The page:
Sunday, June 19, 2011

Chardonnay, Clams, Crab, And Other Crustaceans (Crawdads, Lobster, Shrimp) And Melted Butter

This will be my forth adventure into the wonderful world of Chardonnay wines, and again my disclaimer is that a Newbie Red-Wine drinker continues to be an even Newer-Newbie White-Wine drinker.  I hope my recommendations are helpful, or at least interesting to my readers, and I assure you that I'm taking this as a challenge. My proclivities seem to be with Chablis (France's-48th parallel-region ) and wine similar to Chablis (High acid and little or no oak); I sometimes find that the heavy Californian  Chardonnay wines to be a bit over-the-top and lacking a certain delicious factor (Maybe just over-whelming), but when I find others  that captivate me, as in the recent past, I'll be sure to let you know.

Beginning with The Big Kahuna of four Chardonnay wines bought in New Hampshire and tasted in the last month or so, is Beringer Private Reserve Napa Valley 2008 Chardonnay, $26.49-$34.49, 89 points, rolls in your glass as a smelted golden  mercurial liquid. Having a bouquet of flowers and fruits (Honey suckle and "Good and Plenty" candy) .
Flavor layers of fruit, Butter-scotch, Scotch whiskey  (14.9% alcohol-go figure), and creamy anise flow into the long finish. Those who are not fans of Malolatic fermentation (malolatic acid into lactic acid-Think milk) will shy away from this wine, but like Big Red Wines, this is a Big White Wine and scored high points  (92-94) with those who should know. If you want a meal in a glass, this just might be it.

Following  The Big Kahuna is my favorite of the four, Stag's Leap Cellars Karia (Graceful character) Napa valley 2008 Chardonnay, $24.64-$32.99, 93 points, has many qualities of Chablis, but the "Karia" (Graceful character) is prevalent and unlike most Chablis wines, does have some California creaminess to it.
Karia has a crystal-clear light-golden color.
The aroma is faint Cardamom and Lemon-Zest, with some floral  character.

Karia has plenty of acidity, 0.61g/100ml, hints of granite, with citrus and pear flavors. When I think of "rich" as a descriptor, I don't think "light" in quality, but oxymoronically, in this case I do; this Chardonnay is delicate without being either weak or strained, but flavorful and wonderful.

Quality-Price-Ratio (QPR) has gone unmentioned, but now we have come to that place where the number one criteria for buying a wine comes to the fore (Price). With Chardonnay wines, like Cupcake, offering good Chardonnay at unbelievable prices, it's hard to justify paying the big-bucks for slightly better wines.
Talbott Sleepy Hollow Vineyard 2008 Chardonnay maybe an exception when the cost is $14.99.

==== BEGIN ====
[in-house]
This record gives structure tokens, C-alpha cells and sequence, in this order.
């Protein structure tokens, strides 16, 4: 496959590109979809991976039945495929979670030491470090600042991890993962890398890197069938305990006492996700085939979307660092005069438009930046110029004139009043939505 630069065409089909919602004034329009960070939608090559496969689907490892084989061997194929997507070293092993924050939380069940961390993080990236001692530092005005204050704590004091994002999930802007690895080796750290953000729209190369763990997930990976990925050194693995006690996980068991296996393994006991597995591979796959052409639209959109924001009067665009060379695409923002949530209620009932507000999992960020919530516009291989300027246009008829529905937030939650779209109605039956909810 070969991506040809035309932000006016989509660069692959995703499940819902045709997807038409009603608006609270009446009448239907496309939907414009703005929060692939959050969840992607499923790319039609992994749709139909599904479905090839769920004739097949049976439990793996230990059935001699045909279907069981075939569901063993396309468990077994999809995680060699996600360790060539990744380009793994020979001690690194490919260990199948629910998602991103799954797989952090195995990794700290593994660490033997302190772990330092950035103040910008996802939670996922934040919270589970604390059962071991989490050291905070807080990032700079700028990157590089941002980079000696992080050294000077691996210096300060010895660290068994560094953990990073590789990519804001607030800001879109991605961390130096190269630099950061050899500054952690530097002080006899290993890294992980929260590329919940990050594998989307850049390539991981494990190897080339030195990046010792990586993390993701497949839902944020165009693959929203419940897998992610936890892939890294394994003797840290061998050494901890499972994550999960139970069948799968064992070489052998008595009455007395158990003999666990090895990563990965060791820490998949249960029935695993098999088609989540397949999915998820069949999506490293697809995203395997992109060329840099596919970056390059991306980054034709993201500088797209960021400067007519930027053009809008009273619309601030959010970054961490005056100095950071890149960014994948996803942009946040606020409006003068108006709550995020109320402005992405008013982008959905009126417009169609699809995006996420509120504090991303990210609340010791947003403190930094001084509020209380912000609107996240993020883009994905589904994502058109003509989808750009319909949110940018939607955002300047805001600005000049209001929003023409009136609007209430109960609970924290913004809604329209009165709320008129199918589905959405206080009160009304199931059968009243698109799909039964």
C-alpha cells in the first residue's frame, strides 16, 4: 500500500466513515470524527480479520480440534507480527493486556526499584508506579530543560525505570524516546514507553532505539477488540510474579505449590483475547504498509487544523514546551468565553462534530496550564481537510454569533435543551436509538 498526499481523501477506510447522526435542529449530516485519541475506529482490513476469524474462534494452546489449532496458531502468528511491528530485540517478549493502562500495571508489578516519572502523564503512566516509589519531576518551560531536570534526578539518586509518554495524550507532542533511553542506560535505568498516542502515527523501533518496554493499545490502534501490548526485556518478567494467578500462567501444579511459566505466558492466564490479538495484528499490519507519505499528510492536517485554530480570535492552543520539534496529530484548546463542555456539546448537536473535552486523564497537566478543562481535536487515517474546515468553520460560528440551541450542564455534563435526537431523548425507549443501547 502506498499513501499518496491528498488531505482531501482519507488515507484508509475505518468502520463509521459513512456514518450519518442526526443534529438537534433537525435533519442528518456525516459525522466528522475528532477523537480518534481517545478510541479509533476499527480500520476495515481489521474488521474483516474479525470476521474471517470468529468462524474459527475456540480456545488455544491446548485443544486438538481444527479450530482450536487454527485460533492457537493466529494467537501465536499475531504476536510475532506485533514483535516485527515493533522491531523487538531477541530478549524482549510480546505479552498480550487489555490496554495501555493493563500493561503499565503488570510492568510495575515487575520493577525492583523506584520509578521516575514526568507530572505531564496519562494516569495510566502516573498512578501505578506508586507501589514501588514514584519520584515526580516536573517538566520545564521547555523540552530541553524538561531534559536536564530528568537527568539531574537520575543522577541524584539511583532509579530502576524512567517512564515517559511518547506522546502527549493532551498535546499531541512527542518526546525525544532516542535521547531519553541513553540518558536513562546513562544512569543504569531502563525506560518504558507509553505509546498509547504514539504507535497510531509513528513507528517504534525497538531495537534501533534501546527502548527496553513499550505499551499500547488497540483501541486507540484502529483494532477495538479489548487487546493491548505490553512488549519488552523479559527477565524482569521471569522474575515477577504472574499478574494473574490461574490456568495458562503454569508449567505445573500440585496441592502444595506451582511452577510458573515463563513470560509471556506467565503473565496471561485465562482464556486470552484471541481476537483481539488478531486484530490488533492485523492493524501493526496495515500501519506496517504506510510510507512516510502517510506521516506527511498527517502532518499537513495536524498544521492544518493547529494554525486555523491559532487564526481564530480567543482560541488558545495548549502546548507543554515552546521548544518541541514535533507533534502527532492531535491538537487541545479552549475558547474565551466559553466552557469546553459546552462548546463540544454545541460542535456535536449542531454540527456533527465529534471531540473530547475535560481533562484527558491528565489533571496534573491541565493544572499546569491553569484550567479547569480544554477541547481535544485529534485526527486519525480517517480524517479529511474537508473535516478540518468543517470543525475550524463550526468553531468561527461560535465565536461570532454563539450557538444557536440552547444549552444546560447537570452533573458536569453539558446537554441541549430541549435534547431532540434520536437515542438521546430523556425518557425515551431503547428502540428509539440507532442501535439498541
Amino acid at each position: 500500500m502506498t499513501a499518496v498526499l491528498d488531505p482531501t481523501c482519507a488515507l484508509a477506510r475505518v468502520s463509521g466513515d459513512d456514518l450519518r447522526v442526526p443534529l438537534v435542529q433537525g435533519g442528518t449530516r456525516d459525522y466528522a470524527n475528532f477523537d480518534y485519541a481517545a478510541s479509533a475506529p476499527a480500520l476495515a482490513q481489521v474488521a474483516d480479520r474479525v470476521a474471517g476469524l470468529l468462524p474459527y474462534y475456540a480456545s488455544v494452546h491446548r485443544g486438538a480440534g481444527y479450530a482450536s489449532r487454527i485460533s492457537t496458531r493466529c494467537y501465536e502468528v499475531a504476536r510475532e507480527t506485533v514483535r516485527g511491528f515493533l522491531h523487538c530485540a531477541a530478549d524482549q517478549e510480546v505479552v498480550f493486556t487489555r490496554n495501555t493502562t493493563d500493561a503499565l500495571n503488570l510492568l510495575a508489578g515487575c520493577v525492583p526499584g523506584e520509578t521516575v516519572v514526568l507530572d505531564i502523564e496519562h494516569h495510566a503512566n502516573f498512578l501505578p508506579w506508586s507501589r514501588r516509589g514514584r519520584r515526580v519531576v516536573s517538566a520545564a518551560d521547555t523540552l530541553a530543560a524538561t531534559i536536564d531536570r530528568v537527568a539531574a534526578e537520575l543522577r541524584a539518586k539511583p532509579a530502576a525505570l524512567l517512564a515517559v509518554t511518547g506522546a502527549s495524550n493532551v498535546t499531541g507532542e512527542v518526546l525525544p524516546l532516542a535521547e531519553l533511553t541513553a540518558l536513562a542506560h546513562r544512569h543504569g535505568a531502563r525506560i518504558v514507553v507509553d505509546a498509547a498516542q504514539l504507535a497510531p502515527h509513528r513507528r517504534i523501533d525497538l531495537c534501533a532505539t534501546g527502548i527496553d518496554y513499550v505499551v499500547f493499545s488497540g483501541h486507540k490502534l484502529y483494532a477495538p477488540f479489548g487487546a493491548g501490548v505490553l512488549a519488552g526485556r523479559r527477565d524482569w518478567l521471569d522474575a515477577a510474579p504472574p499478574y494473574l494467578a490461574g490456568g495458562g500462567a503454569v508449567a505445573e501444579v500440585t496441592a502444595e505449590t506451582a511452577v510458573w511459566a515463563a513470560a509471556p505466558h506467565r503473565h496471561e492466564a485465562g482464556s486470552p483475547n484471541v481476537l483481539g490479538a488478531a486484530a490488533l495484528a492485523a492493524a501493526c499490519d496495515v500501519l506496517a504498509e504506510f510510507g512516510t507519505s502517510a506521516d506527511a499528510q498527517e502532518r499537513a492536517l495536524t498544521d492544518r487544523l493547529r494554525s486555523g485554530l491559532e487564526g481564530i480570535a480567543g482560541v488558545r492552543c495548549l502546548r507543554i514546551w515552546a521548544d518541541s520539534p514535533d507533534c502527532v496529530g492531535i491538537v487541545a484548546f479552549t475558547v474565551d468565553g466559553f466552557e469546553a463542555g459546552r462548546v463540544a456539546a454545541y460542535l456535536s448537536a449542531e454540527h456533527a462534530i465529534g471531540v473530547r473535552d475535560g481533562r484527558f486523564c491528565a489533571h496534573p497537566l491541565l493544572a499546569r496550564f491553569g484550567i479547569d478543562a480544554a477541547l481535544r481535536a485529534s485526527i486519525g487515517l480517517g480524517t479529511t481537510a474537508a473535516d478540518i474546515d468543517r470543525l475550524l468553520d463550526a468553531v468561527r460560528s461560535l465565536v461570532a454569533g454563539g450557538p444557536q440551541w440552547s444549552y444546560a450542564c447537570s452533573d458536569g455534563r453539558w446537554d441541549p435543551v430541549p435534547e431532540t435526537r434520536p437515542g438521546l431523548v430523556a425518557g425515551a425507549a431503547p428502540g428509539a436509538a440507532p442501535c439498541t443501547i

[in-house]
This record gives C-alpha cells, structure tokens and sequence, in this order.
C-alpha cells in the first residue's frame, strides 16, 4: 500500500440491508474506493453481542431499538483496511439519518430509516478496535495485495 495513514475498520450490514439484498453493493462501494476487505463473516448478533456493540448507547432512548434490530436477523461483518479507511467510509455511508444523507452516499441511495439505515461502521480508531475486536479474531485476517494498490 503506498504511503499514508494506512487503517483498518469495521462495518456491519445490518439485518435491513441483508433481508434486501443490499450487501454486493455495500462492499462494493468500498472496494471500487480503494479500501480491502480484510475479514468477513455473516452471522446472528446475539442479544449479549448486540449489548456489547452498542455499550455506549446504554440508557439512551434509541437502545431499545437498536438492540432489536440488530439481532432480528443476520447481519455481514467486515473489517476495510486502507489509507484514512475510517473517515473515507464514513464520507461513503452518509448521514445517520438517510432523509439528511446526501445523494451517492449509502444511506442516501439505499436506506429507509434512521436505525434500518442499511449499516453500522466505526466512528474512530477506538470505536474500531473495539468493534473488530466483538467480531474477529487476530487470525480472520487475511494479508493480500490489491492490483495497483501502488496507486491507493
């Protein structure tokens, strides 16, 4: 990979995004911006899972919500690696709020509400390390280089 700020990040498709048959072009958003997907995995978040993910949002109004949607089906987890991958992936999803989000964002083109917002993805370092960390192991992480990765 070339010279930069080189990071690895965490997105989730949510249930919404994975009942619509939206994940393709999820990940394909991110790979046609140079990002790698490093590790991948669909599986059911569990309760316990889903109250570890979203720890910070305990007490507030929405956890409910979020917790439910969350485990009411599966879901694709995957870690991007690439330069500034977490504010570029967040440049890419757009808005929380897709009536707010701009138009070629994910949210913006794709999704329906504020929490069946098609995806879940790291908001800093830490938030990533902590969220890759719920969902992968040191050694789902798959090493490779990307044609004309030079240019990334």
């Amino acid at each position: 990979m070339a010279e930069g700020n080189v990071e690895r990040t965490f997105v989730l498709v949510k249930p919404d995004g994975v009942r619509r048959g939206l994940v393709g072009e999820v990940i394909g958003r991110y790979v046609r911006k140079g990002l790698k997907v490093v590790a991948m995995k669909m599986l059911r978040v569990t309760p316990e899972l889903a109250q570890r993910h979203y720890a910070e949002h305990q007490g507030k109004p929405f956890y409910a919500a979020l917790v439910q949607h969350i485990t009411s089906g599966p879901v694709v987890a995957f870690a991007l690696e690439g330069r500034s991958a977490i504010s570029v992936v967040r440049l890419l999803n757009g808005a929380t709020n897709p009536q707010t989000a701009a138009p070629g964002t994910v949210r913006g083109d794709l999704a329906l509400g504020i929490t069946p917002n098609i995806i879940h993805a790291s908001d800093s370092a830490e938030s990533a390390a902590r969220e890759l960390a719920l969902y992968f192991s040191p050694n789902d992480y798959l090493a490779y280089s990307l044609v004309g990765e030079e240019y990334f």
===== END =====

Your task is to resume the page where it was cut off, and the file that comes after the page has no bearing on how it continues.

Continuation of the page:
Talbott Sleepy Hollow Vineyard 2008 Chardonnay, $14.99-$34.99, 87 points, had a remarkable flavor of tropical fruit and a hint of ginger on the finish. With good acidity and a nice balance of oak, this Chardonnay could have been one of my favorites, but the nose had a hint of the municipal bathroom, which was a big turn-off for me. The color was a clear straw-yellow. This wine did score some big points with the pros, but I did find it in the clearance bin, which begs the question of why. That remains unclear.

California Chardonnay  without malolatic fermentation has its own  niche, and Beaucanon Estate Ehler Lane Vineyard Napa valley 2008 Chardonnay, $15.30-$19.00, 87 points, is one them, but is mildly oaked. The color is a bit lemon-lime.
The aroma had hints of lemon and vanilla.
The medium body was smooth, but not crisp as the Chablis wines I've tried.
Though I found this Chardonnay to be a bit flat, and not a Stand-Alone-White Wine (Californian Chardonnay is often considered to be an aperitif) , it did pair well with my Lobster-roll and fish and Chips.

Earlier Chardonnay reviews: Link-1-ChippingAwayAtChardonnay


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  1. I don't know if it is in our blood, but my son had three glasses of the Karia and said "delicious!"

  2. I found this very interesting quote from Fredric Koeppel:

    ' “Um, F.K., isn’t this a matter of taste and stylistic preference?” Well, no, it isn’t. Wines such as this one (and the preceding model) are travesties that have nothing to do with the chardonnay grape, just as over-oaked, over-ripe, sweet, cloying, high-alcohol zinfandels have nothing to do with the zinfandel grape. It’s a matter of respect; if you truly respect the chardonnay grape, you don’t make a wine that smells and tastes like a combination of the dessert trolley in a continental restaurant and a lumber yard.'

    Make of it what you will!